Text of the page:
EQI, Dublin City University

EQI is a research centre specialising in the evaluation of educational policies, programmes and personnel. Evaluation involves research to make data informed judgments about organisational and professional performance. Our work encompasses schools, other learning centres and the wider public service. It is primarily concerned with governance and accountability mechanisms including quality assurance processes, school inspection and organisational self-evaluation.

EQI is a multidisciplinary research group with a diverse membership drawn from within DCU, from schools and other educational institutions within Ireland and abroad and from a range of other organisations. It is located in the DCU Institute of Education, Ireland’s only faculty of education. As a centre of expertise and excellence in teacher education and education more generally, the Institute hosts a range of research centres in key areas of priority and has an ambitious and growing programme of research. With internationally-recognised experts in education policy, inclusive and special education, curriculum and pedagogy, assessment, literacy, evaluation and teacher education, the Institute provides a dynamic learning and working environment. As one of the world’s leading young universities, DCU has established its fifth and newest faculty out of a conviction that studies and research in education and the preparation and support of teachers are central to the transformation of lives and communities.

The DCU team involved in the project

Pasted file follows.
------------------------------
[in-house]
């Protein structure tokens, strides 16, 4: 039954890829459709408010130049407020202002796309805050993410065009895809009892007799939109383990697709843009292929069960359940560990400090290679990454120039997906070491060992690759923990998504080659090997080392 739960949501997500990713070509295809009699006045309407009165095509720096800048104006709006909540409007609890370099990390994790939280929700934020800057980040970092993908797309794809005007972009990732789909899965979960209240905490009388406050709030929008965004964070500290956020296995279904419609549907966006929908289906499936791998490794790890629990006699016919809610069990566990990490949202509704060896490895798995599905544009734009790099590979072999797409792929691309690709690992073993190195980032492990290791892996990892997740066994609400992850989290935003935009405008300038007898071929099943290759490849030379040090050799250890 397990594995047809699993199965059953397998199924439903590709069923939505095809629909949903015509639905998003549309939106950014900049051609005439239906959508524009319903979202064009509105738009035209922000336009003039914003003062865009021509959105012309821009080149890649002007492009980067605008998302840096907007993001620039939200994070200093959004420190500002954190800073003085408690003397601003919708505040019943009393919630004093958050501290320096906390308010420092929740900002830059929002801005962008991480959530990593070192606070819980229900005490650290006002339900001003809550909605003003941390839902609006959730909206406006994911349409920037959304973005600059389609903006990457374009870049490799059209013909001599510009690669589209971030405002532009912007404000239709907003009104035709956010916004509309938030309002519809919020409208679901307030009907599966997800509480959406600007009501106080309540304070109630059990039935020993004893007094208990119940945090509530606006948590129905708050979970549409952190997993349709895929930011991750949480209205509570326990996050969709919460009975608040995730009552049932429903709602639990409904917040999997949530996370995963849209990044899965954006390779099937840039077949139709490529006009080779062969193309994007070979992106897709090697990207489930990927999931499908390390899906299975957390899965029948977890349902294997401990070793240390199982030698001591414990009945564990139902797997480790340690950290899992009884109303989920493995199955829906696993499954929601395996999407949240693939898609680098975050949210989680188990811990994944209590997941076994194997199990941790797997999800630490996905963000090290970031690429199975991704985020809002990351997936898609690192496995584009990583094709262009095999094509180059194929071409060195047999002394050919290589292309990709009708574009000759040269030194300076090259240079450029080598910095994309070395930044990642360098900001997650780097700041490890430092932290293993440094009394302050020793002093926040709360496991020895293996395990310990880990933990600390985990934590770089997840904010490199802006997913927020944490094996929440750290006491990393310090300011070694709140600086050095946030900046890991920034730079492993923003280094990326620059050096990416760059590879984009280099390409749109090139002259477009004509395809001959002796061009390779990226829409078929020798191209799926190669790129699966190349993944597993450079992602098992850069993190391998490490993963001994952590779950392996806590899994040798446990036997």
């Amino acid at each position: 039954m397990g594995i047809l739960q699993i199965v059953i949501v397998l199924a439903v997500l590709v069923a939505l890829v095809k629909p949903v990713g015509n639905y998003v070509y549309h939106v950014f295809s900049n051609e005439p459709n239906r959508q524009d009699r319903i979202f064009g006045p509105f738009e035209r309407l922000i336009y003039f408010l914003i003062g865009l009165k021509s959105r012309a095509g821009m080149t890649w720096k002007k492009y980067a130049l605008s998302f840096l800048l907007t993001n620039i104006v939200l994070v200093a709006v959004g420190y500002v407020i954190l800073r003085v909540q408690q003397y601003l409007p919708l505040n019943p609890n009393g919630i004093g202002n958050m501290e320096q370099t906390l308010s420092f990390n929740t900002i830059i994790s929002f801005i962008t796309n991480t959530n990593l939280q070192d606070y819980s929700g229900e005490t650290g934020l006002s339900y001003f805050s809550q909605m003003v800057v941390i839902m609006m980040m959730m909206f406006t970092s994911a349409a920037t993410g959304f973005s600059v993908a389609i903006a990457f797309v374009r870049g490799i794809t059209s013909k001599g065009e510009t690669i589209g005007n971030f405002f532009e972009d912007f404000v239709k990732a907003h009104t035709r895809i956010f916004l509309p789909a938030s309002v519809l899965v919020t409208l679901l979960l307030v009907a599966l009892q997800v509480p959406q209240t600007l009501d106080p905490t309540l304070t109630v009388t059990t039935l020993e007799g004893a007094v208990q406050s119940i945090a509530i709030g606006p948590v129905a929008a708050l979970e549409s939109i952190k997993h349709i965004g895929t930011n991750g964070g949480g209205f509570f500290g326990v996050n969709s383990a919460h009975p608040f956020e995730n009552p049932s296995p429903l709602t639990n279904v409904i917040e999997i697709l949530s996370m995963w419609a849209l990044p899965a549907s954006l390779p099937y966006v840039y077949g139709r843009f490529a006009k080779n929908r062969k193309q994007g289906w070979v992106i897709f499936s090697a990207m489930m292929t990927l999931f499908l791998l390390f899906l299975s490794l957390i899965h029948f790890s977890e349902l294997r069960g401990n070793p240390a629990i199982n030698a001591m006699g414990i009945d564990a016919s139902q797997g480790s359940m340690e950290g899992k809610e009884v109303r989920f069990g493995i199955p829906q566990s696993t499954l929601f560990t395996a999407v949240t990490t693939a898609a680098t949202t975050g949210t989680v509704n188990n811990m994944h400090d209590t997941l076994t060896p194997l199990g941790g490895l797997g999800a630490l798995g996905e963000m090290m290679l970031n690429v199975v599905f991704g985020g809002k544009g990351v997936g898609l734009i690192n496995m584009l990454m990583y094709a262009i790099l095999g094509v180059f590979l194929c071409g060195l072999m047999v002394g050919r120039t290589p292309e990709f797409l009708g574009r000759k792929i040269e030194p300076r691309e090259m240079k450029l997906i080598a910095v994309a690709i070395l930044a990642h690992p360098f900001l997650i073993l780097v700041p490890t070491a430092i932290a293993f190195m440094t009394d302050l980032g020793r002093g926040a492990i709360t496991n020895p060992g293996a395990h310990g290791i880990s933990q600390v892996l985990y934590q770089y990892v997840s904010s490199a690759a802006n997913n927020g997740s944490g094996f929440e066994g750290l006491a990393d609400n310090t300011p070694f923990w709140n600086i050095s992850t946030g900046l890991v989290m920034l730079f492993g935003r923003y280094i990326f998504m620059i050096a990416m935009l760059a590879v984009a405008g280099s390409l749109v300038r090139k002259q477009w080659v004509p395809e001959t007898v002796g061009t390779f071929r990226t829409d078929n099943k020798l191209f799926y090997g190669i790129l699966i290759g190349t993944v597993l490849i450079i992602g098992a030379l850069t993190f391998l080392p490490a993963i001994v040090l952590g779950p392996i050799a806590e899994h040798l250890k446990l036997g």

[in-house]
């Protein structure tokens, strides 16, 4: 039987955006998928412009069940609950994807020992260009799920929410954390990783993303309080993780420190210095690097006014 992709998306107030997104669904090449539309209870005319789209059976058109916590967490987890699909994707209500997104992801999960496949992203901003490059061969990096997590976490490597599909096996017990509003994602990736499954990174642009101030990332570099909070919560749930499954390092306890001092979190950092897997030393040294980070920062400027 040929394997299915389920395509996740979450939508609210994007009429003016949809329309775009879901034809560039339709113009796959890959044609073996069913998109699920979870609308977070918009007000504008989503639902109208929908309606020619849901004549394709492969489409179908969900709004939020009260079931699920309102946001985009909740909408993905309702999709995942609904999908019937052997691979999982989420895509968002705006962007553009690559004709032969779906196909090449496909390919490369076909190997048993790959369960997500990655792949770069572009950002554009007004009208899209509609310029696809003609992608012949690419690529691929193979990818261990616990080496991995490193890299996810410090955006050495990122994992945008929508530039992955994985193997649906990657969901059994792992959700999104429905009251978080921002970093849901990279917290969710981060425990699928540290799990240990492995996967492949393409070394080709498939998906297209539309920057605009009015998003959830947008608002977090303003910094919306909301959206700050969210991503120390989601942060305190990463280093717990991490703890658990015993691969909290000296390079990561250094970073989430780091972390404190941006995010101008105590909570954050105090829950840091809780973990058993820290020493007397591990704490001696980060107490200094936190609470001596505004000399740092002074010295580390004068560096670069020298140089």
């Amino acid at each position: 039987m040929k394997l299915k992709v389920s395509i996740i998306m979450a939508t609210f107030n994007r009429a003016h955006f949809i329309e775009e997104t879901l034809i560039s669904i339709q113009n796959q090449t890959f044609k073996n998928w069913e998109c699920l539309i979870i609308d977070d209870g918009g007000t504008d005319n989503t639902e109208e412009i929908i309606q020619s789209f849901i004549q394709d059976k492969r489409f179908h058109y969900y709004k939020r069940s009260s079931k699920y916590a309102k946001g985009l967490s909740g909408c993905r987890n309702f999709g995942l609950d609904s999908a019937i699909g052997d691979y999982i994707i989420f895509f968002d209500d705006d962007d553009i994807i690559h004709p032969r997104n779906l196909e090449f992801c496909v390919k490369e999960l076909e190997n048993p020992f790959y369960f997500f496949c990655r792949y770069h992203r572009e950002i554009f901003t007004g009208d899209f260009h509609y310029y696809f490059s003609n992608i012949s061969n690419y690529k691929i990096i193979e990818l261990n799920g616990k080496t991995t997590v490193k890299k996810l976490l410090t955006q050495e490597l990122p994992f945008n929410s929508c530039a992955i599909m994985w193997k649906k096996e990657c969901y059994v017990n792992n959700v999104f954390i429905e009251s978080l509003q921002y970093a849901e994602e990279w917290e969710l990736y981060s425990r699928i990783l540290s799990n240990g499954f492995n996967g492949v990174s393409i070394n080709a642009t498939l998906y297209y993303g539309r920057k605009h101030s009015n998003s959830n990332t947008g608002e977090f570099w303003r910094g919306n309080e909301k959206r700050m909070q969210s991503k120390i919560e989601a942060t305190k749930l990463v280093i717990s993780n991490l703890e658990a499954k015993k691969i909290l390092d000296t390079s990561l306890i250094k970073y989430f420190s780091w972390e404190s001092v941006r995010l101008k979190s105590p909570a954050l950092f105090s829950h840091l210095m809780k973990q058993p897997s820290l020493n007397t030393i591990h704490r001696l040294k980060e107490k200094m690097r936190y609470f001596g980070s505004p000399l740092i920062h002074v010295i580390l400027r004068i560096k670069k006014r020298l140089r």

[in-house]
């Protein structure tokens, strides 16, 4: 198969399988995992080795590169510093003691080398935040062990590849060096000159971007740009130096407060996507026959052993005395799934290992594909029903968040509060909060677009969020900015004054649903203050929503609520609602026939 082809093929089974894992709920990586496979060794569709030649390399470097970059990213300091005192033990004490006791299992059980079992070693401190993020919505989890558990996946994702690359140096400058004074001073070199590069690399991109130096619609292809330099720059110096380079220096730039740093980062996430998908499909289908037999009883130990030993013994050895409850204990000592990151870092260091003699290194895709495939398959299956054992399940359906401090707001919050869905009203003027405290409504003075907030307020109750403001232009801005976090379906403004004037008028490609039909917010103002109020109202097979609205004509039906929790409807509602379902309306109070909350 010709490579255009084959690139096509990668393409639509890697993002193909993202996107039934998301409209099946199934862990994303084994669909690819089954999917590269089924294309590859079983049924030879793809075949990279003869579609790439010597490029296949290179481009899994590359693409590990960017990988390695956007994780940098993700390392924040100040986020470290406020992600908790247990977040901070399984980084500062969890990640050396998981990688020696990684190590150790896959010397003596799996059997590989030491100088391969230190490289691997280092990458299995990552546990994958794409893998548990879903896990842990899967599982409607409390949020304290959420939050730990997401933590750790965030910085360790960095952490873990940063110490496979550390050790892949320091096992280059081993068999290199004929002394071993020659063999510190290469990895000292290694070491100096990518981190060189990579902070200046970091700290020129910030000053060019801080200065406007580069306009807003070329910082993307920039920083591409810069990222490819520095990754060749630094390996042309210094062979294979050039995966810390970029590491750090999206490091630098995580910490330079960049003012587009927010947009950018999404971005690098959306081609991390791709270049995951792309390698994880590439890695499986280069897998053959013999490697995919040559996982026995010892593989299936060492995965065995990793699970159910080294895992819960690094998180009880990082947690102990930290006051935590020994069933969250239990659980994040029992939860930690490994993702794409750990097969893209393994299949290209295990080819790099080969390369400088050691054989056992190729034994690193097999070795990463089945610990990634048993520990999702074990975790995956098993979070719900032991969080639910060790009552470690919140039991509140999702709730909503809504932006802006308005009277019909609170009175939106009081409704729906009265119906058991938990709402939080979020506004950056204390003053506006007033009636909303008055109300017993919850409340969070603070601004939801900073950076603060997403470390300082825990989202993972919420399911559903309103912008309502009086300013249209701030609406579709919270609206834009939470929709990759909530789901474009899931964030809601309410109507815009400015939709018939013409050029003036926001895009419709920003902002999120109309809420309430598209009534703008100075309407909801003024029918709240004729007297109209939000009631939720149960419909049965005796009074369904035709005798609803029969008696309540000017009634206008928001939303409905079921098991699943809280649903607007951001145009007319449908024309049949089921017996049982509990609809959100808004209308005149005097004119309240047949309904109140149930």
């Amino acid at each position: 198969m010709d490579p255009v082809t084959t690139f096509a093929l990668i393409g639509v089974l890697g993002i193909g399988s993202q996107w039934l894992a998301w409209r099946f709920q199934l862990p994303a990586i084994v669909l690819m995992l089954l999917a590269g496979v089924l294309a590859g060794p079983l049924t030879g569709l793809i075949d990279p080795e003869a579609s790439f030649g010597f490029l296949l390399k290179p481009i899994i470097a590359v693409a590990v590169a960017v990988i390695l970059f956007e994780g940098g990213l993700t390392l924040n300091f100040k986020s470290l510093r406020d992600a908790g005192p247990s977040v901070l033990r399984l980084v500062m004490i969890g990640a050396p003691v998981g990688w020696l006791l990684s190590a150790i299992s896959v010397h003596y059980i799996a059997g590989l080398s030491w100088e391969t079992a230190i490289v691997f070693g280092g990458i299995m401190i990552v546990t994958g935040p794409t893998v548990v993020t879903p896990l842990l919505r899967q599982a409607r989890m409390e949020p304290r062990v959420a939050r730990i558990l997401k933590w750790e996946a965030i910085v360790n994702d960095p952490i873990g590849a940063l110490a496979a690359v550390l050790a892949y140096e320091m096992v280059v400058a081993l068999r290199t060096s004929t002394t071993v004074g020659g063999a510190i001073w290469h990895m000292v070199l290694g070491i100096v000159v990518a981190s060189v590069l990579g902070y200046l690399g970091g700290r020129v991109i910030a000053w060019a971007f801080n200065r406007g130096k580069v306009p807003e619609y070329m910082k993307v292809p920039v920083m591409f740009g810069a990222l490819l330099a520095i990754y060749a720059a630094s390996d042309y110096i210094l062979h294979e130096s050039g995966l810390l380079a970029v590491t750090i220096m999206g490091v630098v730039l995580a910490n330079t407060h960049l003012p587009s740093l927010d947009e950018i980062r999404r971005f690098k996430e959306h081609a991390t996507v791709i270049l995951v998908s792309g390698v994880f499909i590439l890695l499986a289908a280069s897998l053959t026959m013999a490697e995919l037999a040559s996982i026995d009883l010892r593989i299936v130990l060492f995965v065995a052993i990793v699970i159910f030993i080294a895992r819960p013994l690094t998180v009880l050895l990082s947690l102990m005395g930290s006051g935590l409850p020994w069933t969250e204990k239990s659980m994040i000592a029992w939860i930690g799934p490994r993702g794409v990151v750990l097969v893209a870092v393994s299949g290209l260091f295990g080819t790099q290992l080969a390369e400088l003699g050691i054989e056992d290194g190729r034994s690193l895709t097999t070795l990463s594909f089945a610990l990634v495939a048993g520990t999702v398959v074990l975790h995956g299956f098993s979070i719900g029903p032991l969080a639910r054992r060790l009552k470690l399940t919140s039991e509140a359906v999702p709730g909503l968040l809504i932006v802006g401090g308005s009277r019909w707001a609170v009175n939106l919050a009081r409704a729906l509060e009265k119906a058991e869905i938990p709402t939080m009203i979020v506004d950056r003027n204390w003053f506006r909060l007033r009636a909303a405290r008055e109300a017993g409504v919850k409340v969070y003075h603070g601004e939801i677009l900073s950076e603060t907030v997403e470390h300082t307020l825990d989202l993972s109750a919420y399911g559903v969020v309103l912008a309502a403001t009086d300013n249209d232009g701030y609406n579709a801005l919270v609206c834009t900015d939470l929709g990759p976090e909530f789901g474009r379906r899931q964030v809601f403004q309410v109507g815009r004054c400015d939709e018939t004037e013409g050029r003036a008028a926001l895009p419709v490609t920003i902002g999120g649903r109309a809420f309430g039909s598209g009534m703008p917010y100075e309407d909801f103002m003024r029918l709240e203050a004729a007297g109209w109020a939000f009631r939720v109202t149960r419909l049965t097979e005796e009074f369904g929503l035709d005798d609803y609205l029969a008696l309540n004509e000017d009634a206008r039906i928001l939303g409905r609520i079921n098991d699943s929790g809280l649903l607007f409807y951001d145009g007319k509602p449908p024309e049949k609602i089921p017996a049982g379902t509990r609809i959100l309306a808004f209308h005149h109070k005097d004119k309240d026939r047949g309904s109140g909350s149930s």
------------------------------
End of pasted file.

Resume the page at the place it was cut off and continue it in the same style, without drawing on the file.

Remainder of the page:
Joe O’Hara

Joe O’Hara principal investigator on the SCIREALY Ireland team, is the Inaugural Full Professor of Education and a member of the School of Policy and Practice in the DCU Institute of Education. He is a Director of EQI – The Centre for Evaluation, Quality and Inspection and a member of the Centre for Culturally Responsive Evaluation and Assessment at the University of Illinois at Urbana Champaign. Joe has a worked in a variety of contexts as a teacher, researcher, administrator and external examiner and he brings these experiences to his professional engagement with education. He is specifically interested in the areas of educational evaluation, quality assurance, leadership, Initial Teacher Education, Culturally Responsive Evaluation, Policy Influences in Evaluation and gifted education.

These interests have developed throughout an active career, starting at the School of Education, Dublin City University with a Ph.D. in Educational Evaluation (2007). His experience as researcher has allowed him to successfully bid for research grants from a large number of EU funding programs. At a national level he was awarded with the DCU President’s Research Fellowship and the Government of Ireland IRCHSS Research Fellowship.